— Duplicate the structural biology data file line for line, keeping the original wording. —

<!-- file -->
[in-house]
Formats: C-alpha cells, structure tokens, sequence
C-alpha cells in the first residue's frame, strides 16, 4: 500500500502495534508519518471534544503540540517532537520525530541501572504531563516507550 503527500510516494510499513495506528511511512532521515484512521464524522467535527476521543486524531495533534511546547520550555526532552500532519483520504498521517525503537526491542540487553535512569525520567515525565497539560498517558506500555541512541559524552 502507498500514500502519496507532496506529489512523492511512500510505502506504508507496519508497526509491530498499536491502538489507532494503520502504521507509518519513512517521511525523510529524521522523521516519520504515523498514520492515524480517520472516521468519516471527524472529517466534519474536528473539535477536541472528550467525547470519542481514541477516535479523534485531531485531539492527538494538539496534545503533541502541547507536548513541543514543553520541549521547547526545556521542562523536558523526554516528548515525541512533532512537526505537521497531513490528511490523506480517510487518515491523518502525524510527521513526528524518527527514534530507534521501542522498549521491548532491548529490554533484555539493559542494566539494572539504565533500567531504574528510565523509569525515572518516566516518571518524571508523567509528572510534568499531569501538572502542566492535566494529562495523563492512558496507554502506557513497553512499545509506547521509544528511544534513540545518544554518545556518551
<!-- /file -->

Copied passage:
[in-house]
Formats: C-alpha cells, structure tokens, sequence
C-alpha cells in the first residue's frame, strides 16, 4: 500500500502495534508519518471534544503540540517532537520525530541501572504531563516507550 503527500510516494510499513495506528511511512532521515484512521464524522467535527476521543486524531495533534511546547520550555526532552500532519483520504498521517525503537526491542540487553535512569525520567515525565497539560498517558506500555541512541559524552 502507498500514500502519496507532496506529489512523492511512500510505502506504508507496519508497526509491530498499536491502538489507532494503520502504521507509518519513512517521511525523510529524521522523521516519520504515523498514520492515524480517520472516521468519516471527524472529517466534519474536528473539535477536541472528550467525547470519542481514541477516535479523534485531531485531539492527538494538539496534545503533541502541547507536548513541543514543553520541549521547547526545556521542562523536558523526554516528548515525541512533532512537526505537521497531513490528511490523506480517510487518515491523518502525524510527521513526528524518527527514534530507534521501542522498549521491548532491548529490554533484555539493559542494566539494572539504565533500567531504574528510565523509569525515572518516566516518571518524571508523567509528572510534568499531569501538572502542566492535566494529562495523563492512558496507554502506557513497553512499545509506547521509544528511544534513540545518544554518545556518551